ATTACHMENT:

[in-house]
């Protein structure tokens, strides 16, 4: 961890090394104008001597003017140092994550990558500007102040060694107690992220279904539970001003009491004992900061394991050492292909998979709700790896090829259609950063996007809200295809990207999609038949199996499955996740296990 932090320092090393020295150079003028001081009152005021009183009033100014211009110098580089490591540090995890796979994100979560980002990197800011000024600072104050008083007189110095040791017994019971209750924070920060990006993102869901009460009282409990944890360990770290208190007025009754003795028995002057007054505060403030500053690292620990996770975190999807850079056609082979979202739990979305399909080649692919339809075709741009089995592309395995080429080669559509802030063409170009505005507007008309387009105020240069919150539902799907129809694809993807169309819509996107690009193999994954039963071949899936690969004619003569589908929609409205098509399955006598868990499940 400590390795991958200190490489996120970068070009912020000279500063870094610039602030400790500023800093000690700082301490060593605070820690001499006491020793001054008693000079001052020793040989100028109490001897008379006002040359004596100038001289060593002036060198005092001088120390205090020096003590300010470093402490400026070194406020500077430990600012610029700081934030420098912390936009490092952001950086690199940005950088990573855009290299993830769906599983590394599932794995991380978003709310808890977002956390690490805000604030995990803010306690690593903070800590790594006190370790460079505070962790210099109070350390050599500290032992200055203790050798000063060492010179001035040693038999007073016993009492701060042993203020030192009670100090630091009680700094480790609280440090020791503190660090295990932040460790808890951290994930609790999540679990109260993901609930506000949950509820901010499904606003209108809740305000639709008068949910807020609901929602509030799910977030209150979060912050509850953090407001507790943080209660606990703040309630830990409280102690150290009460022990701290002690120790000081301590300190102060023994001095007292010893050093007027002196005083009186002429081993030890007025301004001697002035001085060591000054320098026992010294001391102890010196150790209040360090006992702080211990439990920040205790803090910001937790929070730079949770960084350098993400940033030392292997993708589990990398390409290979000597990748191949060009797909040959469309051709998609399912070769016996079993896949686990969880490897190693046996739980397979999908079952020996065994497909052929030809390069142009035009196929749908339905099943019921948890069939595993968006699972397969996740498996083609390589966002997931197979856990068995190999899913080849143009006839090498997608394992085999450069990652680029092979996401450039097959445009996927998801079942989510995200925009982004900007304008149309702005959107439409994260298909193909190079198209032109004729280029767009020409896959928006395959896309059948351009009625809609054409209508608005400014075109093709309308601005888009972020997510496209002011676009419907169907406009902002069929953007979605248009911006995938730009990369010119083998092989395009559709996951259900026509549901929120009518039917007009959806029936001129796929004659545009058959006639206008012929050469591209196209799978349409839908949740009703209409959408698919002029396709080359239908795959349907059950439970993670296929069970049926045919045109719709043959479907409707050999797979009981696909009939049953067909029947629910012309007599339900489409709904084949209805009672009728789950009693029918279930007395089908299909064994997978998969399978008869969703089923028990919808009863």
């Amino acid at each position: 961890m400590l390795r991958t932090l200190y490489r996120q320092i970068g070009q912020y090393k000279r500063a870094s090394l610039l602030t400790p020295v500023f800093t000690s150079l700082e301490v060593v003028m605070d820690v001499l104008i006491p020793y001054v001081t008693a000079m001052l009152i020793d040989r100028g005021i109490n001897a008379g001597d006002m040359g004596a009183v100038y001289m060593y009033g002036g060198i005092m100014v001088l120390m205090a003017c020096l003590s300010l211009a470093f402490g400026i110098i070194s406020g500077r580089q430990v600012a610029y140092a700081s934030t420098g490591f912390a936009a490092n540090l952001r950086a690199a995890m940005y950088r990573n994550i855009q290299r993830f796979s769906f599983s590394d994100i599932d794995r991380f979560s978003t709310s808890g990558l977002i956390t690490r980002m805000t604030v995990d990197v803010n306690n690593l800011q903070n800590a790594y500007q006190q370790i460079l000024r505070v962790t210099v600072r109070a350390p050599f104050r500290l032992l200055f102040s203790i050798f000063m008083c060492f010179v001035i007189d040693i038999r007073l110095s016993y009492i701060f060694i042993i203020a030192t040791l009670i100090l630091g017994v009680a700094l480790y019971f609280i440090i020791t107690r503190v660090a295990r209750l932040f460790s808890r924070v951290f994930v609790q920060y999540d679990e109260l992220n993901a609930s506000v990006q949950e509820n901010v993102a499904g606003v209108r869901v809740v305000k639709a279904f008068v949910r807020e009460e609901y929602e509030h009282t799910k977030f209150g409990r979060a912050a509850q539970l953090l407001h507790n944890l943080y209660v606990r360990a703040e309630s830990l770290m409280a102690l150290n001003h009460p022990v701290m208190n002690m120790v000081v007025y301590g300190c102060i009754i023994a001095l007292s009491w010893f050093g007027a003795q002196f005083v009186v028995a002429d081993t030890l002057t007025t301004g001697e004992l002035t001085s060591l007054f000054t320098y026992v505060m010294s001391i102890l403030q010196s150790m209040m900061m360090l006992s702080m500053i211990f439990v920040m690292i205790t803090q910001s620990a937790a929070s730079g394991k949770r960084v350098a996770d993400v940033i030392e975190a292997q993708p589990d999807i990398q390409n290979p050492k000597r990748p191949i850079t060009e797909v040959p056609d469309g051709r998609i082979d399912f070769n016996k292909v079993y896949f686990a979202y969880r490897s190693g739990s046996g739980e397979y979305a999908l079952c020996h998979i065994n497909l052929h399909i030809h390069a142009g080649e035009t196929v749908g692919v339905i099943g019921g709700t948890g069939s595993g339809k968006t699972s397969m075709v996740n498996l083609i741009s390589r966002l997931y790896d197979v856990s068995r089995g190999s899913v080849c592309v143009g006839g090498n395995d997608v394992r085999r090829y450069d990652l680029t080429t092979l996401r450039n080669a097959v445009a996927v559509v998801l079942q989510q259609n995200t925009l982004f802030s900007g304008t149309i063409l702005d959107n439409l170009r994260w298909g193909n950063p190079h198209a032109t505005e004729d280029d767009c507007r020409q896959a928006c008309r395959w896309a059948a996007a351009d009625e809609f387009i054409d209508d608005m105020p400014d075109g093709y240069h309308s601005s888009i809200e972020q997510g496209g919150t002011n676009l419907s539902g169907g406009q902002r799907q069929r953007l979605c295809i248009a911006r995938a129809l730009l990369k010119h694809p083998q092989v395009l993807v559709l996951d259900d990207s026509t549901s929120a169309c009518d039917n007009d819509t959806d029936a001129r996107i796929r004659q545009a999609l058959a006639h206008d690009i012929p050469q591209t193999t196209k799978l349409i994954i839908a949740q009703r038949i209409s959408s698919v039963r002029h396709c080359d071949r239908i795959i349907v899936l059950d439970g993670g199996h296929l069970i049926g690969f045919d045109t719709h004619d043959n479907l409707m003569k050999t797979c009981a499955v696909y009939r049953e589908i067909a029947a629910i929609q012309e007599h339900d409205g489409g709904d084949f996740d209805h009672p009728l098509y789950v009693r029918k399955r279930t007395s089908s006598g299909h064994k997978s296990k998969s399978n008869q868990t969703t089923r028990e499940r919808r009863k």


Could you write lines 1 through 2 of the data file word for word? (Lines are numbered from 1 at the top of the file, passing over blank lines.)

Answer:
[in-house]
């Protein structure tokens, strides 16, 4: 961890090394104008001597003017140092994550990558500007102040060694107690992220279904539970001003009491004992900061394991050492292909998979709700790896090829259609950063996007809200295809990207999609038949199996499955996740296990 932090320092090393020295150079003028001081009152005021009183009033100014211009110098580089490591540090995890796979994100979560980002990197800011000024600072104050008083007189110095040791017994019971209750924070920060990006993102869901009460009282409990944890360990770290208190007025009754003795028995002057007054505060403030500053690292620990996770975190999807850079056609082979979202739990979305399909080649692919339809075709741009089995592309395995080429080669559509802030063409170009505005507007008309387009105020240069919150539902799907129809694809993807169309819509996107690009193999994954039963071949899936690969004619003569589908929609409205098509399955006598868990499940 400590390795991958200190490489996120970068070009912020000279500063870094610039602030400790500023800093000690700082301490060593605070820690001499006491020793001054008693000079001052020793040989100028109490001897008379006002040359004596100038001289060593002036060198005092001088120390205090020096003590300010470093402490400026070194406020500077430990600012610029700081934030420098912390936009490092952001950086690199940005950088990573855009290299993830769906599983590394599932794995991380978003709310808890977002956390690490805000604030995990803010306690690593903070800590790594006190370790460079505070962790210099109070350390050599500290032992200055203790050798000063060492010179001035040693038999007073016993009492701060042993203020030192009670100090630091009680700094480790609280440090020791503190660090295990932040460790808890951290994930609790999540679990109260993901609930506000949950509820901010499904606003209108809740305000639709008068949910807020609901929602509030799910977030209150979060912050509850953090407001507790943080209660606990703040309630830990409280102690150290009460022990701290002690120790000081301590300190102060023994001095007292010893050093007027002196005083009186002429081993030890007025301004001697002035001085060591000054320098026992010294001391102890010196150790209040360090006992702080211990439990920040205790803090910001937790929070730079949770960084350098993400940033030392292997993708589990990398390409290979000597990748191949060009797909040959469309051709998609399912070769016996079993896949686990969880490897190693046996739980397979999908079952020996065994497909052929030809390069142009035009196929749908339905099943019921948890069939595993968006699972397969996740498996083609390589966002997931197979856990068995190999899913080849143009006839090498997608394992085999450069990652680029092979996401450039097959445009996927998801079942989510995200925009982004900007304008149309702005959107439409994260298909193909190079198209032109004729280029767009020409896959928006395959896309059948351009009625809609054409209508608005400014075109093709309308601005888009972020997510496209002011676009419907169907406009902002069929953007979605248009911006995938730009990369010119083998092989395009559709996951259900026509549901929120009518039917007009959806029936001129796929004659545009058959006639206008012929050469591209196209799978349409839908949740009703209409959408698919002029396709080359239908795959349907059950439970993670296929069970049926045919045109719709043959479907409707050999797979009981696909009939049953067909029947629910012309007599339900489409709904084949209805009672009728789950009693029918279930007395089908299909064994997978998969399978008869969703089923028990919808009863």